100% proceeds donated
Understanding My Brain: Becoming Human(E)! (Ages 5-10) Kurtz, Julie
When children learn about how their brain works, it enables better decision making and choices to help them feel safe, find calm and to build social-emotional skills.
Tips for Adults Using This Book with Their Children: Think of this as a science book for children ages 5-10, made fun through the lens of four animals. Lizzie the Lizard Plays the Hindbrain, Malcolm the Meerkat Plays the Amygdala, Elsie the Elephant Plays the Limbic Brain and Ozzie the Owl Plays the Prefrontal Cortex! Complex topics are broken down to help your child understand the science behind their brain and their behavior. Through learning and exploring, they will have increased self-awareness and the tools to stay healthy, safe and calm – socially and emotionally. What better way to help children learn to identify their emotions and sensations, the size of their emotions/sensations and to promote practices for self-regulation.
This book is designed to be read with your child/children over time. Depending on your child’s developmental age, some may grasp the concepts faster while others may need more time. The most important thing is to create an enjoyable learning experience for you and your child together. Take their lead! If they continue to be interested, then keep reading. If they show signs they are finished for now, listen to those cues and transition to another activity.
Understanding My Brain: Becoming Human(E)! (Ages 4-8) Kurtz, Julie
I believe that children can learn about their brain and behavior as young as 4 and 5 years old. If children can learn about butterflies, ants, colors, letters, sequencing, so too can they learn about their brain and how it is related to their behavior.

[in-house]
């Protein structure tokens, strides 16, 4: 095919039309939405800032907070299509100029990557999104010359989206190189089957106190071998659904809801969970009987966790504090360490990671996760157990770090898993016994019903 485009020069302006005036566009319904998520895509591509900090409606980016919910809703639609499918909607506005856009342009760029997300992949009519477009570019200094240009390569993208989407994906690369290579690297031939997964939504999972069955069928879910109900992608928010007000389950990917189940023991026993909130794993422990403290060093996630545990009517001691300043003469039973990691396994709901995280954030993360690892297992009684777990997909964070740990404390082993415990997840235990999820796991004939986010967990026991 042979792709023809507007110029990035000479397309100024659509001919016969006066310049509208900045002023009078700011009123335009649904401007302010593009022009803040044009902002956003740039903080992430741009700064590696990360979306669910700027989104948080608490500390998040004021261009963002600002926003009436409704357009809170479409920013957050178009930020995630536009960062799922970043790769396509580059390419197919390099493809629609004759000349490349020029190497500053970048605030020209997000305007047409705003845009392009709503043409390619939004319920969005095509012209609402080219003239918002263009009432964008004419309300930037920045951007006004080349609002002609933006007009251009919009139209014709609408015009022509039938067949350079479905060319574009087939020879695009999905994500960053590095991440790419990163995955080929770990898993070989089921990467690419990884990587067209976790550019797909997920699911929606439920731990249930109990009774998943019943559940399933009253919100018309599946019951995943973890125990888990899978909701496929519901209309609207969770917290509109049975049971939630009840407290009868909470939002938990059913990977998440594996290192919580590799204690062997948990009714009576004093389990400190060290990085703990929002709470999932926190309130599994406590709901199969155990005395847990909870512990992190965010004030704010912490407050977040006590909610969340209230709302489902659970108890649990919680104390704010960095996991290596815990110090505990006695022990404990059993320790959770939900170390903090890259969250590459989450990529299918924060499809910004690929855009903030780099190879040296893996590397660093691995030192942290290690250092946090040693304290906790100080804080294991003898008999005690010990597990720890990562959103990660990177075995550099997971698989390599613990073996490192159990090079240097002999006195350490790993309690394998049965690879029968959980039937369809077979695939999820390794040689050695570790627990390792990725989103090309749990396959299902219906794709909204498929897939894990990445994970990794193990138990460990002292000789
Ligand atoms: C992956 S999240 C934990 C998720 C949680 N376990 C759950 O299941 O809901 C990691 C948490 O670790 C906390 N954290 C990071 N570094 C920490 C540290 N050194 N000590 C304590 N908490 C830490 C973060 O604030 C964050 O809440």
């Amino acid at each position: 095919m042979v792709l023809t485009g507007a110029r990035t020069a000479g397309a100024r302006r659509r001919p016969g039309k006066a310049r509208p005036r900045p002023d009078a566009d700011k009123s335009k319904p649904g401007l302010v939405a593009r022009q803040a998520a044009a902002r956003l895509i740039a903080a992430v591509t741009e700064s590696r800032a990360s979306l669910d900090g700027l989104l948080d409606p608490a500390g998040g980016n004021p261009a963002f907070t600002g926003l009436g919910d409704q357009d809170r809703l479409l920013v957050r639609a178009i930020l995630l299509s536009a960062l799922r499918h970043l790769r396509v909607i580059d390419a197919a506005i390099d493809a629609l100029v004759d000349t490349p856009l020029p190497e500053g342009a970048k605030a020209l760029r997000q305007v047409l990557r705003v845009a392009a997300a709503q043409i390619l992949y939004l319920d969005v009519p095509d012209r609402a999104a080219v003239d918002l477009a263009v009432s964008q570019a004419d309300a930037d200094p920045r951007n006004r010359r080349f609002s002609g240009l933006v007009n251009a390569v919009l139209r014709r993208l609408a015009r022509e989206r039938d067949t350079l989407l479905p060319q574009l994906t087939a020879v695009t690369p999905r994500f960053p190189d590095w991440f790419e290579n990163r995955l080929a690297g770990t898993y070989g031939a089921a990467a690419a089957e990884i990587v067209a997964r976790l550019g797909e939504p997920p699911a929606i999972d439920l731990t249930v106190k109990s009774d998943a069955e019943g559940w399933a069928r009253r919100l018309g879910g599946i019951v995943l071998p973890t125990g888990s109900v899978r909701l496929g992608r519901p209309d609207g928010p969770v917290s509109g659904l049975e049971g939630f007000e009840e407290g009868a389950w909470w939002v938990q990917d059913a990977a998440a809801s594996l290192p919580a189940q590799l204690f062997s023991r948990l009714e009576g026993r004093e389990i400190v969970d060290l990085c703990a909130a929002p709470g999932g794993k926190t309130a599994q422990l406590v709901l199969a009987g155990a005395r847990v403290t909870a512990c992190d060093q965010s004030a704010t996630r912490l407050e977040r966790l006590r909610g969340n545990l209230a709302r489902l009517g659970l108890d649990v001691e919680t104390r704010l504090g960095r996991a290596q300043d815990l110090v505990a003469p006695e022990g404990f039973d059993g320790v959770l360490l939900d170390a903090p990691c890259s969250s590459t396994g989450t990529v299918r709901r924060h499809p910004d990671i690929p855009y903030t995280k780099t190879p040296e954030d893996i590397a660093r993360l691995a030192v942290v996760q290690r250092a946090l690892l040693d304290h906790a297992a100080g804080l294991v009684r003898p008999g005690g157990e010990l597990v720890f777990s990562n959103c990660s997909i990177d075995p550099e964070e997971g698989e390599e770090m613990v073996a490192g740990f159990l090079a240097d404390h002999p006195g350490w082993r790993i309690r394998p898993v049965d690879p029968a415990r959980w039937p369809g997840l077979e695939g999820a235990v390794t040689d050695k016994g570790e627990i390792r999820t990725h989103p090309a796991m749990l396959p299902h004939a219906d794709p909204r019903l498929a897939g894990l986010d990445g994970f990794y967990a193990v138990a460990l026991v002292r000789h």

If we teach children early to tune inward and develop foundational skills for social-emotional awareness, then they can build the resilience skills to protect and buffer them from stress.
Children grow up to be humane when they develop self-awareness, self-care, emotion and sensory literacy, body awareness and self-regulation.
I could not find any resources out there for preschool age children, so I created this for caregivers, parents, teachers and those who are raising children ages 4-6 years old.
I hope you enjoy reading and find creative ways to bring these lessons in everyday interactions with your children.
Some Ideas for Adults:
Use puppets to play each part of the brain.
Read books to children and ask them which part of the brain the characters are responding from.
Create stories with your child around real-life problems (i.e., someone took your toy). Help them think of how each animal might react to that problem from their hindbrain (fight - hitting, flight- running away, freeze – losing their words), how they might feel (limbic brain- sad or angry) and how they might think through their problem to solve it without hurting others, themselves or property (cortex- take turns, ask an adult for help).